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Ontario Tech acknowledges the lands and people of the Mississaugas of Scugog Island First Nation.

We are thankful to be welcome on these lands in friendship. The lands we are situated on are covered by the Williams Treaties and are the traditional territory of the Mississaugas, a branch of the greater Anishinaabeg Nation, including Algonquin, Ojibway, Odawa and Pottawatomi. These lands remain home to many Indigenous nations and peoples.

We acknowledge this land out of respect for the Indigenous nations who have cared for Turtle Island, also called North America, from before the arrival of settler peoples until this day. Most importantly, we acknowledge that the history of these lands has been tainted by poor treatment and a lack of friendship with the First Nations who call them home.

This history is something we are all affected by because we are all treaty people in Canada. We all have a shared history to reflect on, and each of us is affected by this history in different ways. Our past defines our present, but if we move forward as friends and allies, then it does not have to define our future.

Learn more about Indigenous Education and Cultural Services

Photography guidelines

All photography used in the university’s marketing materials follows a similar style to achieve brand consistency. Our subjects, environment and the look and feel of the photos define our style.

Note: all subjects who appear in a photograph or video are required to sign a release form.

Need additional photography advice? Contact us.

  • Style
    • Portray scenes in the most natural way possible, mimicking how they would be experienced in person.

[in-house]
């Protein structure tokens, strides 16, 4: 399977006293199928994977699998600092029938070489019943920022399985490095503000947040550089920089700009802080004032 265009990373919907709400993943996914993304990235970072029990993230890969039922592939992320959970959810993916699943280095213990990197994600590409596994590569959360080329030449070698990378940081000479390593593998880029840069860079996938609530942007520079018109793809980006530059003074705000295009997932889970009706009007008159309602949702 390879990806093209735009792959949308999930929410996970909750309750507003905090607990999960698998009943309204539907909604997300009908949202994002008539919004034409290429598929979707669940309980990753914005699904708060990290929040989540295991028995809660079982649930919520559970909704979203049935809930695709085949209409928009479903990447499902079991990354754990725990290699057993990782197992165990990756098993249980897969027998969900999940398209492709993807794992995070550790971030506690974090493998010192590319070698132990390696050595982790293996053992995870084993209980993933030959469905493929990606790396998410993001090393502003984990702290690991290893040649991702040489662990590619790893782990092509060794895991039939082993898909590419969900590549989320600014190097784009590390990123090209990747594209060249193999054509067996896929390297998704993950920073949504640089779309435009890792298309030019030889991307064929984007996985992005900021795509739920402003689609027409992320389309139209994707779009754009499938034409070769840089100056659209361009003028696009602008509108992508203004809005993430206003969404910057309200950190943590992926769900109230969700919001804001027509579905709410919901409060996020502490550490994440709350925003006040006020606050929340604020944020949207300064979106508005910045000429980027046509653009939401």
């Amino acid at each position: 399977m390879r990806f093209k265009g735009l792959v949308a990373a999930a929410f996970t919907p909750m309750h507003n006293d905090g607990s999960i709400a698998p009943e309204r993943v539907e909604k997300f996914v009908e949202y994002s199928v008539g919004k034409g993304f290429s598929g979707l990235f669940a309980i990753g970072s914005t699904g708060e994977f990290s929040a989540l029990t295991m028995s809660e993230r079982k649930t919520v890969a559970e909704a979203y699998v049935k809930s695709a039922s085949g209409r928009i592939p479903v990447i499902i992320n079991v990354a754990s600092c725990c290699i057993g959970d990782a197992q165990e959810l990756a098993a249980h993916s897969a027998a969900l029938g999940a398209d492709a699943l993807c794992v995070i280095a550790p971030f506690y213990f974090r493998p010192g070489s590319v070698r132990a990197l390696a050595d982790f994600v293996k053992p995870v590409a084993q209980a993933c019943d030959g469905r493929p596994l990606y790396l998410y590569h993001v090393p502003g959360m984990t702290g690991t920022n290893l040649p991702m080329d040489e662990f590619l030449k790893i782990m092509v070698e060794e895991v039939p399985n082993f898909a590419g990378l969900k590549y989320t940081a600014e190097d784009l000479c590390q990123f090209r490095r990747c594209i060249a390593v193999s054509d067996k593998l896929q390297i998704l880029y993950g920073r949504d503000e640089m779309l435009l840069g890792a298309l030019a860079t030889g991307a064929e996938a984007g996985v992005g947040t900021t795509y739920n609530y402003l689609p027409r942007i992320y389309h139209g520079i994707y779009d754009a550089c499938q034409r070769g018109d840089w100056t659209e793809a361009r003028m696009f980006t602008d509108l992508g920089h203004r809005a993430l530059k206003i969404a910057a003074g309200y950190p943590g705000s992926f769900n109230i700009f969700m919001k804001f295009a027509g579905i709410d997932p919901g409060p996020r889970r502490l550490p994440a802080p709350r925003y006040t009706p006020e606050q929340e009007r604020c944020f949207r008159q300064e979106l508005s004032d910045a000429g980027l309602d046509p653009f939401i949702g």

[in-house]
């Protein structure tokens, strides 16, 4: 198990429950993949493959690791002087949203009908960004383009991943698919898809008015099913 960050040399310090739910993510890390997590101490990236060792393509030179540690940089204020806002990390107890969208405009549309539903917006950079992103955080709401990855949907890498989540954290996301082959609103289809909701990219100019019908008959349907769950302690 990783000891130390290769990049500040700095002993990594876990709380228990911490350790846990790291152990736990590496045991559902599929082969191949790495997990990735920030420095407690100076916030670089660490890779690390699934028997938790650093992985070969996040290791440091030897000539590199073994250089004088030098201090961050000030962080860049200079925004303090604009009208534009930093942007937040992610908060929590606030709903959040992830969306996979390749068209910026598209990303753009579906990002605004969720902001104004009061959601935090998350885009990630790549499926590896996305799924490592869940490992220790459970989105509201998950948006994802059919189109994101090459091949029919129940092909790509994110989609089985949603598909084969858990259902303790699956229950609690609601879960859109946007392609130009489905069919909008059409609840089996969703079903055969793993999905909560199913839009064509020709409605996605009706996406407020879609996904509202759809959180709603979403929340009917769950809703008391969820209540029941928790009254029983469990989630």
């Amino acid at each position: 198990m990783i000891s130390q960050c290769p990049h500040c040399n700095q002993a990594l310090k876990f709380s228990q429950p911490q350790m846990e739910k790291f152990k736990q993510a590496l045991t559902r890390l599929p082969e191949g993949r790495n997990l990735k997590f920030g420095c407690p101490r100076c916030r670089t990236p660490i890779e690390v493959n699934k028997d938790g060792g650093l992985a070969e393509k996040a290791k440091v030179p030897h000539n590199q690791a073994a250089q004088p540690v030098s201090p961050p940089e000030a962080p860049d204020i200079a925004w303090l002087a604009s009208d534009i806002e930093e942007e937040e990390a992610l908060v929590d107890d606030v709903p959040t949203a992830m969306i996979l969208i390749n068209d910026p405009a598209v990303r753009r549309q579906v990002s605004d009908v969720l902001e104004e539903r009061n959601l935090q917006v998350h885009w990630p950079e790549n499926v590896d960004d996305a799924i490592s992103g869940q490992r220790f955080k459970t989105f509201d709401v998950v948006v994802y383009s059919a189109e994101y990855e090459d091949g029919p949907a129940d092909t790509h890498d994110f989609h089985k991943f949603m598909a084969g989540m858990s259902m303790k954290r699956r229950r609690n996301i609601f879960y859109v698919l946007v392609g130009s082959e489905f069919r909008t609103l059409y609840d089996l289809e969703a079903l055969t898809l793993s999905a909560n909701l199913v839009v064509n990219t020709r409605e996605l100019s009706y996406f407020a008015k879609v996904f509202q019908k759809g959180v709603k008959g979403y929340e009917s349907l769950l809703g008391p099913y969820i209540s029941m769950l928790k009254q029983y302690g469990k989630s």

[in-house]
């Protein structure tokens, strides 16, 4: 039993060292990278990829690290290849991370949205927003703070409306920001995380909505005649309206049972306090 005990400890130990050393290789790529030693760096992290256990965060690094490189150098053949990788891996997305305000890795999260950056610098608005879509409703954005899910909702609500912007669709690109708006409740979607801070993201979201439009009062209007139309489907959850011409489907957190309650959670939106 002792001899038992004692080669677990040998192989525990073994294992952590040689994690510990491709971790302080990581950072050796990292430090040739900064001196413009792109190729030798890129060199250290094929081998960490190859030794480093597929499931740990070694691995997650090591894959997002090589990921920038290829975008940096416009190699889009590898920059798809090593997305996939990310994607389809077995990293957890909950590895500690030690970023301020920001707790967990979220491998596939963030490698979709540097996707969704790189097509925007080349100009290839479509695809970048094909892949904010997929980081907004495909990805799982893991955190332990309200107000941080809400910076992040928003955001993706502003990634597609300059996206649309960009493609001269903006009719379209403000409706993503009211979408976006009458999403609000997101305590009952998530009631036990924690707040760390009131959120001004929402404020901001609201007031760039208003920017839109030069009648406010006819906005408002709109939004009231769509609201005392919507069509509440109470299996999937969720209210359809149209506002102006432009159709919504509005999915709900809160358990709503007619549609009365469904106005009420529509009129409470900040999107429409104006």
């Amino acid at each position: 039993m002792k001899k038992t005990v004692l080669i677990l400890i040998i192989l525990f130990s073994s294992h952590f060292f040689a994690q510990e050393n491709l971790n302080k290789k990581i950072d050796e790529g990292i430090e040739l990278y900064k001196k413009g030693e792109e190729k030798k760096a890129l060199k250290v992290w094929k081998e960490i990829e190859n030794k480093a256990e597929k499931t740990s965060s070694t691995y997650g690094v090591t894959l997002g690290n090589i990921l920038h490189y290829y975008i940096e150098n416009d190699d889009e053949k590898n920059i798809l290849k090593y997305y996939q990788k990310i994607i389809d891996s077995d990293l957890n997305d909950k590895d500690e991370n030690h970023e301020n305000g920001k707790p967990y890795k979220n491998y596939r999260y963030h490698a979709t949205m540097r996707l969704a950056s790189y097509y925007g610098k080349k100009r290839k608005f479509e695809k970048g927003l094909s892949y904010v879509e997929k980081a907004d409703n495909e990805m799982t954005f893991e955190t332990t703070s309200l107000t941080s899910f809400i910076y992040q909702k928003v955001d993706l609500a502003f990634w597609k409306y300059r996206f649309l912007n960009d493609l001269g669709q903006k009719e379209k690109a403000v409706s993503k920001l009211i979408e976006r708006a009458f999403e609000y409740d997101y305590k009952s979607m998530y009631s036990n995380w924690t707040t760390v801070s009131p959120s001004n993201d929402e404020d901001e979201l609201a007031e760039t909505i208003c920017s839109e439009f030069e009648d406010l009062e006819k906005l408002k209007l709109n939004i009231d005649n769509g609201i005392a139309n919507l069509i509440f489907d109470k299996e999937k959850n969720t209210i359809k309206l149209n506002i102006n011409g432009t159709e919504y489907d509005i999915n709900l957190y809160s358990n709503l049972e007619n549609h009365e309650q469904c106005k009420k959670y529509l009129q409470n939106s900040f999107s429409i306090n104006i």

• Take photos in open, bright environments when possible to convey a warm, welcoming feel.
    • Avoid harsh shadows, extreme contrast and overly stylized effects (e.g. Instagram filters).
    • Consider the background and environment of subject. If it isn’t relevant to your message, crop it out.
  • Subjects
    • Photograph the university community using students, faculty and staff to represent our environment and community accurately and appropriately.
    • Show interaction between students, faculty and staff whenever possible.
    • Highlight unique experiential learning opportunities.
    • Consider diversity in culture, ethnicity and gender when choosing subjects.
    • Avoid distracting logos and branding on clothing or objects.
    • Consider your audience and the potential long-term use of the photos (e.g. undergraduate or prospective students prefer younger looking subjects, graduate students connect with older looking students, subjects who make eye contact with the camera are preferred for Advancement materials, etc.)
  • Tips
    • Let your subject breathe and leave some extra white space for copy.
    • Don’t stand still―try photographing your subject from a variety of angles and perspectives.
    • Take plenty of photos, especially when someone is speaking as you may catch them in an unflattering pose. Consider where your photos could be used and photograph accordingly
    • Horizontal images are required for news releases and social media.
    • Web banners, which are horizontal and very wide and narrow, require a lot of empty space around subject(s).
    • Photography used in print is often a mix of horizontal and vertical, but in all cases, requires high-resolution images. Cellphone cameras may not be suitable for print applications.
    • Ensure your photos can be used with a variety of mediums by photographing horizontally and vertically and leaving extra white space.
    • Use available light when taking photos indoors (e.g. a window or other light source) and ensure it is behind the camera where possible.
  • Stock photography
    • If you require stock photography, purchase images from a reputable service (ShutterstockThinkstock).
    • Avoid using Creative Commons, a knowledge and image-sharing database, or images marked for editorial use only.
    • Do not use photos found on Google Images.